While Thursday’s earnings were in the clouds, as in “cloud computing,” today’s focus is beneath the ground, with oil majors starting to report in earnest.
Meanwhile, a rally to five-month highs in Treasury yields threatens to steal some thunder from earnings season as odds of a December Fed rate hike keep growing. And investors got a first look at Q3 Gross Domestic Product (GDP), which rose a higher than expected 2.9%.
The GDP data is the big economic news today, and that 2.9% rise compared with analyst expectations for 2.5% and first-half growth of just 1.1%. The GDP figure is a nice piece of news, and it says that maybe this holiday season could be a good one as people seem to be back out there spending. Stocks seemed to take their early cue from GDP, rising in pre-market trading.
Exxon Mobil Corporation
Bonds got slammed Thursday and U.S. 10-year Treasury yields climbed above 1.86% early Friday, the highest level since late May, as investors seemed more certain the Fed could hike rates in December. Odds of a rate hike are around 75%, according to CME Group futures, and that’s lighting a fire under both interest rates and the dollar, which reached its highest levels since early 2016 on Thursday. From a yield standpoint, 1.87% represents a possible technical resistance level, as the market has bounced off of that a couple of times. SPX support, meanwhile, rests near 2126.
A strong dollar and rising interest rates can often push down commodity prices, and oil prices were under pressure early Friday, falling back below $50 a barrel.
High-flying Amazon.com, Inc.
The story was more positive over at Alphabet Inc
Energy Shock: As energy firms start reporting this week and next, there’s concern in some quarters that the industry might not be exploring enough for more oil, The Wall Street Journal reported Thursday. Worldwide, oil-exploration spending last year was the lowest since 2007. There has been less conventional oil and gas (as opposed to resources contained in shale or oil sands) discovered in the past two-and-a-half years than in 2012 alone, the WSJ reported. Some experts told the WSJ this decline in the search for new resources may cause oil and gas stockpiles to fall in coming years, perhaps putting a charge into the oil market, and, possibly, the energy sector. But others argue this is the “new normal,” and that oil giants may focus instead on buying resources from smaller companies.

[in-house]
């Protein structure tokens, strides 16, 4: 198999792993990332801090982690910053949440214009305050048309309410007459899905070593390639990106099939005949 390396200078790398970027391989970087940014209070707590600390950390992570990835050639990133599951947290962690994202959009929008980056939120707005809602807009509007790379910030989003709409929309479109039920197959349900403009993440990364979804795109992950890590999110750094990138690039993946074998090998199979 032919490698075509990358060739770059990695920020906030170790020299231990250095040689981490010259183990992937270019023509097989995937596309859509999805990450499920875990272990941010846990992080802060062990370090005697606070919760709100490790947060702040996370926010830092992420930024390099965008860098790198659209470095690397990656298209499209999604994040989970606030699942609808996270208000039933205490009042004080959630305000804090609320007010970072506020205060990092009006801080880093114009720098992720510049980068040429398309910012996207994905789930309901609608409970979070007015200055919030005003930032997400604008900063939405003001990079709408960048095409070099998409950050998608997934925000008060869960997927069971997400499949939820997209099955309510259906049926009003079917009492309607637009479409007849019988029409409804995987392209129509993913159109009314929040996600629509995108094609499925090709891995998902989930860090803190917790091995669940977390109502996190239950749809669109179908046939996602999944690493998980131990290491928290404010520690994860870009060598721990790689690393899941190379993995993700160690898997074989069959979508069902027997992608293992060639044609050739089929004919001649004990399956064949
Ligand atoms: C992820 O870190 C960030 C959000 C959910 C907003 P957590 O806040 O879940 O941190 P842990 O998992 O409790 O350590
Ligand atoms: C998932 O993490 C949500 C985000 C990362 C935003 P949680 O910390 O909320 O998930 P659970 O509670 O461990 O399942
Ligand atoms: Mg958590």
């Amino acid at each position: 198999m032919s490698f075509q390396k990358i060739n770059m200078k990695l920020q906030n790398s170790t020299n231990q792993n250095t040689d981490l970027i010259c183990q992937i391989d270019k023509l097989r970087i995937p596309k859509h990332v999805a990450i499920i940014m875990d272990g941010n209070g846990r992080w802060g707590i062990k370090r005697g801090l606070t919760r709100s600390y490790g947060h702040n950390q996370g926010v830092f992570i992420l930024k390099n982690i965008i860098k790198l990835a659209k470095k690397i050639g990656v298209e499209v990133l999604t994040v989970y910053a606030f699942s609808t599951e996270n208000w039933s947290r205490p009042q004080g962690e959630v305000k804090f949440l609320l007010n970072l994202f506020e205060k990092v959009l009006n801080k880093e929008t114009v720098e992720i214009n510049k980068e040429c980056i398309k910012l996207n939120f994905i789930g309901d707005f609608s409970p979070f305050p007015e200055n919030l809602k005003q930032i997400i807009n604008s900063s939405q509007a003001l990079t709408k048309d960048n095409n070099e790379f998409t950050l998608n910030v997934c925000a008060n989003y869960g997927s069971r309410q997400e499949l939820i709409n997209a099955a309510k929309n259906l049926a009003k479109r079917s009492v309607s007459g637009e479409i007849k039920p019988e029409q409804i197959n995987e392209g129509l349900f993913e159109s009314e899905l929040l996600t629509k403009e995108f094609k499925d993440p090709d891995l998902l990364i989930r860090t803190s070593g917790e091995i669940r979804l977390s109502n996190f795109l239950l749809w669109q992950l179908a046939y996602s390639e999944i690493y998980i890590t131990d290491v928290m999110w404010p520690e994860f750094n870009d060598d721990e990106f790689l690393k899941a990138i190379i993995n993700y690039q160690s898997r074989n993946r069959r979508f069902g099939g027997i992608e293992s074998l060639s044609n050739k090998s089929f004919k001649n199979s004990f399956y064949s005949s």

Recent Economic Data Pointing Upward: The coming week is far more data oriented than this one, highlighted by next Friday’s monthly jobs report. But economic reports that did come out this week, along with today’s GDP number, indicated some strength. Initial unemployment claims of 258,000 were down 3,000 from the prior week; durable goods orders for September fell 0.1%, but rose 0.2% excluding transportation, and sales of new single-family houses jumped 3.1% in September to a seasonally adjusted annual rate of 593,000 from a revised August rate of 575,000. Also, crude oil stocks fell 553,000 barrels, the seventh week in eight to see a decline at a time of year when stockpiles usually rise. Does this indicate stronger gasoline demand from consumers, airlines, and trucking companies? If so, it could tell another positive story about the strength of the economy.
Does Bad News Come in Threes? The S&P 500 Index (SPX) is on track now to post its third-consecutive weaker month, something that last occurred between December 2015 and February 2016. A close above 2168 on Monday would avoid that scenario, but technical resistance at 2152 has been pretty firm lately, and even the recent spate of strong earnings doesn’t seem to be giving the market much of a catalyst.
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